Extraction Groups vs. Community Groups

The most common forms of Church Planting and the most common forms of evangelism have a common element – extraction. In extraction evangelism an individual is won to the Lord without serious regard for the family, community or nation. The individual “win” is more important than the possible “win” of the family/community/nation. Extraction evangelism is the result of poor theology and an evangelism strategy that does not understand family/community/ nation structures, or chooses to ignore these structures.

From a theological perspective, one is hard pressed to find examples of personal evangelism as taught and practiced in Western culture.
It is certainly true that each person must make the decision to follow Christ for him or herself (Romans 10:9-13). But, individuals coming to Christ outside the context of family or community are rare in Scripture and usually the result of unique circumstances. Saul, later known as Paul (Acts 9:1-19), and the Ethiopian Eunuch (Acts 8:27-38) are two examples of individuals who came to Christ outside of family or community structures. The Great Commission (Matthew 26:19ff) commanded us to “make disciples of all nations,” not just individuals from all nations. Mark and Luke say we are to preach to all creation and all nations (Mark 16:15-16; Luke 24:43-49). Mark does indicate the decision will be made individually. Acts 1:8 strongly suggests we should be witnesses to communities – Jerusalem, Judea, Samaria, and the ends of the earth. There seems to be a strong community/national emphasis in the Great Commissions.

A common Biblical statement in regard to commitments to Christ is “so-and-so and his/her whole family/household believed and were baptized.” This pattern emerges in Acts 10 with Cornelius. Peter defends his actions in Acts 11. (See also: Acts 18:8; 1 Corinthians 1:16; 1 Corinthians 16:15) Individual encounters were expanded to the family quickly, and the family became the focus of the evangelism effort. At times this expanded to whole communities coming to Christ. (See the Woman at the Well, John 4:1-26) It was the Philippian Jailer who experienced the miracle, but it was his whole family who believed and were baptized (Acts 16:23-40). It was Lydia and a group of other ladies who first heard the message from Paul, but it was Lydia and her whole household who believed and were baptized (Acts 16:11-15).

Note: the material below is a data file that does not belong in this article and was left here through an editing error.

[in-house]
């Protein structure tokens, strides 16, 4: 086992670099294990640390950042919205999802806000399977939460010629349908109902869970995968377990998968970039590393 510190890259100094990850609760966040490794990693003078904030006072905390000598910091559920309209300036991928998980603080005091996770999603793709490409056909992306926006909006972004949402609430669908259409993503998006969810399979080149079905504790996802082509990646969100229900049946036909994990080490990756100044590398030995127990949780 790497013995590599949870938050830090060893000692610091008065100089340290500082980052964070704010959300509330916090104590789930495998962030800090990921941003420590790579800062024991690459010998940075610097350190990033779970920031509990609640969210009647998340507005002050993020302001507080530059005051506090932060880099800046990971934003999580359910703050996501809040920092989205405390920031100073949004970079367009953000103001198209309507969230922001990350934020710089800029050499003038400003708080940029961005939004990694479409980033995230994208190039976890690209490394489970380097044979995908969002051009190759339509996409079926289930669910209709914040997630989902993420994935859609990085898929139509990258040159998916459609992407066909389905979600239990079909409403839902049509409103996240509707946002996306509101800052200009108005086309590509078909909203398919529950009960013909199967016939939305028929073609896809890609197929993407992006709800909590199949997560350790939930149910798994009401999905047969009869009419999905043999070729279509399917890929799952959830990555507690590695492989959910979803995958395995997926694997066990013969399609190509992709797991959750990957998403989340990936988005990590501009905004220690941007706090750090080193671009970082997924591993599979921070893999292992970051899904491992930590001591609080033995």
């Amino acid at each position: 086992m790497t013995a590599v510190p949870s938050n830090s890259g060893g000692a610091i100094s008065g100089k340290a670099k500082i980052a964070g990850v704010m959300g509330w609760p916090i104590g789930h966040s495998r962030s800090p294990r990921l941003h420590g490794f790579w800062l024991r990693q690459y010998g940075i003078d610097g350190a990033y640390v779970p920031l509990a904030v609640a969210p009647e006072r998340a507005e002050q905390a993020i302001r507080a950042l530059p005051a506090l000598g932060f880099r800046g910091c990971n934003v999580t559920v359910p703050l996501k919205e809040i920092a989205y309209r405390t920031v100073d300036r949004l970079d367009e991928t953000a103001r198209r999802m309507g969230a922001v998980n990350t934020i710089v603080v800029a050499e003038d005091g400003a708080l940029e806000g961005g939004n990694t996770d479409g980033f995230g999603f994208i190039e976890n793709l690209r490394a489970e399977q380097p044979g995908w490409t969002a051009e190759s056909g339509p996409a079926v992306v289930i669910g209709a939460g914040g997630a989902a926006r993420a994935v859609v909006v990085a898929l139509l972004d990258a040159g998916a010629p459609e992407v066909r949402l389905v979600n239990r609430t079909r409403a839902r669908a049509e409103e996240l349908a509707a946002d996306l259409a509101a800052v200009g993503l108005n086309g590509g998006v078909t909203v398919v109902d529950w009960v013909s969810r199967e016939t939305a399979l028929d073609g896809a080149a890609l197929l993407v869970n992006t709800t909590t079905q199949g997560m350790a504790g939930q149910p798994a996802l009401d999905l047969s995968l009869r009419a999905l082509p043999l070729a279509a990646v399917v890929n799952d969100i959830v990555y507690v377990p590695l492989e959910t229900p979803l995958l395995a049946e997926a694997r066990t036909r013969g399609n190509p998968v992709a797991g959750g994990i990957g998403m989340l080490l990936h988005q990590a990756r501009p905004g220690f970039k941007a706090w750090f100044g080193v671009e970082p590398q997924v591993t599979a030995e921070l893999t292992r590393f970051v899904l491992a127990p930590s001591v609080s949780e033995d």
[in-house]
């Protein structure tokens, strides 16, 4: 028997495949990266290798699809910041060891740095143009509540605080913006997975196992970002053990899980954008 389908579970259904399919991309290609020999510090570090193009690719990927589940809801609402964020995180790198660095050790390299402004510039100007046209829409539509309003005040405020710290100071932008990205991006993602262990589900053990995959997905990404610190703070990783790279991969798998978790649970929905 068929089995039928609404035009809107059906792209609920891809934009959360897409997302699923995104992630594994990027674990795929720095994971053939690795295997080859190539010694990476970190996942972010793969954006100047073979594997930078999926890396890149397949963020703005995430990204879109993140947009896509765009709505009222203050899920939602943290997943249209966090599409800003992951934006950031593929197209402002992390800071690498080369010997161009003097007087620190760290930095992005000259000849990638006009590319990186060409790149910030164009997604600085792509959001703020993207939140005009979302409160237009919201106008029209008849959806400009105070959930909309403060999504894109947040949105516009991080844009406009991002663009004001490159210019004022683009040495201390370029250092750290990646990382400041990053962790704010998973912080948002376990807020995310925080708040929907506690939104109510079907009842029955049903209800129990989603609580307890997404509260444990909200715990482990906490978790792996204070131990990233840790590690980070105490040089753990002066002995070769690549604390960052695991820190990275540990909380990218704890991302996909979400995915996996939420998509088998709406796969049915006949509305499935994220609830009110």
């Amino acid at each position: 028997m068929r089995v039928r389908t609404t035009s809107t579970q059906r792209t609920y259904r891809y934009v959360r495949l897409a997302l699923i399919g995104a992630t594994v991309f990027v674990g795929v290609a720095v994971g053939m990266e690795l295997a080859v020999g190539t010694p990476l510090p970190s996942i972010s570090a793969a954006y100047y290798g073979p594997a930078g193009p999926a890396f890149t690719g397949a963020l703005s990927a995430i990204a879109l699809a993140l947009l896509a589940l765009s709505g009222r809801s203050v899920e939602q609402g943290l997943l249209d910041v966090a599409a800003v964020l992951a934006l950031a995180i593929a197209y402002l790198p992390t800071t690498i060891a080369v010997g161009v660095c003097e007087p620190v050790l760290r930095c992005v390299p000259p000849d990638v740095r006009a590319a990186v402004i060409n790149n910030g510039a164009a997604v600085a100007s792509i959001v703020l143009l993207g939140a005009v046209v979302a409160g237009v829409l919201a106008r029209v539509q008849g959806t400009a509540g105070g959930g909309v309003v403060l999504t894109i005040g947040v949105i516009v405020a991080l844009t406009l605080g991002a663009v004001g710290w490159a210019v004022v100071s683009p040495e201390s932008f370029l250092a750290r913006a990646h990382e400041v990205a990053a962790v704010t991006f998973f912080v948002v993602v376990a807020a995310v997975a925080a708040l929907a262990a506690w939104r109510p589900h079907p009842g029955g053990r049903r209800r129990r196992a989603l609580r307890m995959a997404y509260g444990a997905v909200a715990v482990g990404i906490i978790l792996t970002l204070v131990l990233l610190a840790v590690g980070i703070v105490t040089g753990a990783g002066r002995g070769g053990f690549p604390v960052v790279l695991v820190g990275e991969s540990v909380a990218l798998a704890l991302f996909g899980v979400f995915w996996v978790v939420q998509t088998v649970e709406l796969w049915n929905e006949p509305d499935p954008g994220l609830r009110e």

Extraction Church Planting is similar. Unrelated people are “won” and brought together to form a new church. They may be encouraged to reach back into their old communities to “win” others, but the focus is on the new hybrid community they have joined – the church. They learn a new culture, an insider language, and are encouraged to bring others into the new community if they are ready to leave their old communities. Redeeming their old communities is not a serious thought, though other individuals will be sought if it is not too much trouble (in other words: little or no persecution). Soon, the new believers are so adapted to their new community and so alienated from their old communities that it is next to impossible for them to reach their families, communities, or nations. Families perceive their loved ones as being stolen or kidnapped from them in much the same way Christians feel about cults and their practices. Communities are suspicious of anyone who would abandon their cultural roots. And nations rarely tolerate traitors.